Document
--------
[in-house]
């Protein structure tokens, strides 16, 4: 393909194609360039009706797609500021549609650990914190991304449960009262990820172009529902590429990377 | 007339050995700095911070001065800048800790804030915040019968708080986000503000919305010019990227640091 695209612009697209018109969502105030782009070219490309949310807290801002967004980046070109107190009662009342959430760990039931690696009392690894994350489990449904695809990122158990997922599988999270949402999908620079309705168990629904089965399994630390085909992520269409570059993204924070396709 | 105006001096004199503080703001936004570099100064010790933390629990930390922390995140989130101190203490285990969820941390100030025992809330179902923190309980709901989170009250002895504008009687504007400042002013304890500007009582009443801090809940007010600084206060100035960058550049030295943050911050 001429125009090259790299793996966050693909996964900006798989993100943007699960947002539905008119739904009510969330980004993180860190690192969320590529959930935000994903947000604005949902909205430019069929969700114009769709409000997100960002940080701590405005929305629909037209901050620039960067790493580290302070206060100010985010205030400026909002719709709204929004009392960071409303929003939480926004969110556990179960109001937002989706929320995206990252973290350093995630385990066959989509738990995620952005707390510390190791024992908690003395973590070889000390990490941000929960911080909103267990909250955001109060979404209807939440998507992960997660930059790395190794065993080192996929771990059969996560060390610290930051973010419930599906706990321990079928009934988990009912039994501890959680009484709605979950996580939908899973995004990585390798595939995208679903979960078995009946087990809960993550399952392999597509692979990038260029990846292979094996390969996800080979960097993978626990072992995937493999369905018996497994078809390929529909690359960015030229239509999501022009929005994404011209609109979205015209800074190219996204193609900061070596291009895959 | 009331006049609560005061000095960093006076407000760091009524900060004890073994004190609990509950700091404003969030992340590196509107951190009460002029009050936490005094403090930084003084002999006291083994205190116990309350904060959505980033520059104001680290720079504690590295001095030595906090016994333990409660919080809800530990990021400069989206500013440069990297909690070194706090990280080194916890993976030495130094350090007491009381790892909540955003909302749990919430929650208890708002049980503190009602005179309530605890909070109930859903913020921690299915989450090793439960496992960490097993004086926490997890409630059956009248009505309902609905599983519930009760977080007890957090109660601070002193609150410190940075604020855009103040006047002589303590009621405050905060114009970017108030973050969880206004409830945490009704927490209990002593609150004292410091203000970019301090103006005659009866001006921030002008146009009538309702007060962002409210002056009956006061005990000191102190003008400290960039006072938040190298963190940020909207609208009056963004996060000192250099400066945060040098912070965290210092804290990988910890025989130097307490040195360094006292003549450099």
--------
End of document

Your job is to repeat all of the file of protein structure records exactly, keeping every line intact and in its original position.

[in-house]
């Protein structure tokens, strides 16, 4: 393909194609360039009706797609500021549609650990914190991304449960009262990820172009529902590429990377 | 007339050995700095911070001065800048800790804030915040019968708080986000503000919305010019990227640091 695209612009697209018109969502105030782009070219490309949310807290801002967004980046070109107190009662009342959430760990039931690696009392690894994350489990449904695809990122158990997922599988999270949402999908620079309705168990629904089965399994630390085909992520269409570059993204924070396709 | 105006001096004199503080703001936004570099100064010790933390629990930390922390995140989130101190203490285990969820941390100030025992809330179902923190309980709901989170009250002895504008009687504007400042002013304890500007009582009443801090809940007010600084206060100035960058550049030295943050911050 001429125009090259790299793996966050693909996964900006798989993100943007699960947002539905008119739904009510969330980004993180860190690192969320590529959930935000994903947000604005949902909205430019069929969700114009769709409000997100960002940080701590405005929305629909037209901050620039960067790493580290302070206060100010985010205030400026909002719709709204929004009392960071409303929003939480926004969110556990179960109001937002989706929320995206990252973290350093995630385990066959989509738990995620952005707390510390190791024992908690003395973590070889000390990490941000929960911080909103267990909250955001109060979404209807939440998507992960997660930059790395190794065993080192996929771990059969996560060390610290930051973010419930599906706990321990079928009934988990009912039994501890959680009484709605979950996580939908899973995004990585390798595939995208679903979960078995009946087990809960993550399952392999597509692979990038260029990846292979094996390969996800080979960097993978626990072992995937493999369905018996497994078809390929529909690359960015030229239509999501022009929005994404011209609109979205015209800074190219996204193609900061070596291009895959 | 009331006049609560005061000095960093006076407000760091009524900060004890073994004190609990509950700091404003969030992340590196509107951190009460002029009050936490005094403090930084003084002999006291083994205190116990309350904060959505980033520059104001680290720079504690590295001095030595906090016994333990409660919080809800530990990021400069989206500013440069990297909690070194706090990280080194916890993976030495130094350090007491009381790892909540955003909302749990919430929650208890708002049980503190009602005179309530605890909070109930859903913020921690299915989450090793439960496992960490097993004086926490997890409630059956009248009505309902609905599983519930009760977080007890957090109660601070002193609150410190940075604020855009103040006047002589303590009621405050905060114009970017108030973050969880206004409830945490009704927490209990002593609150004292410091203000970019301090103006005659009866001006921030002008146009009538309702007060962002409210002056009956006061005990000191102190003008400290960039006072938040190298963190940020909207609208009056963004996060000192250099400066945060040098912070965290210092804290990988910890025989130097307490040195360094006292003549450099």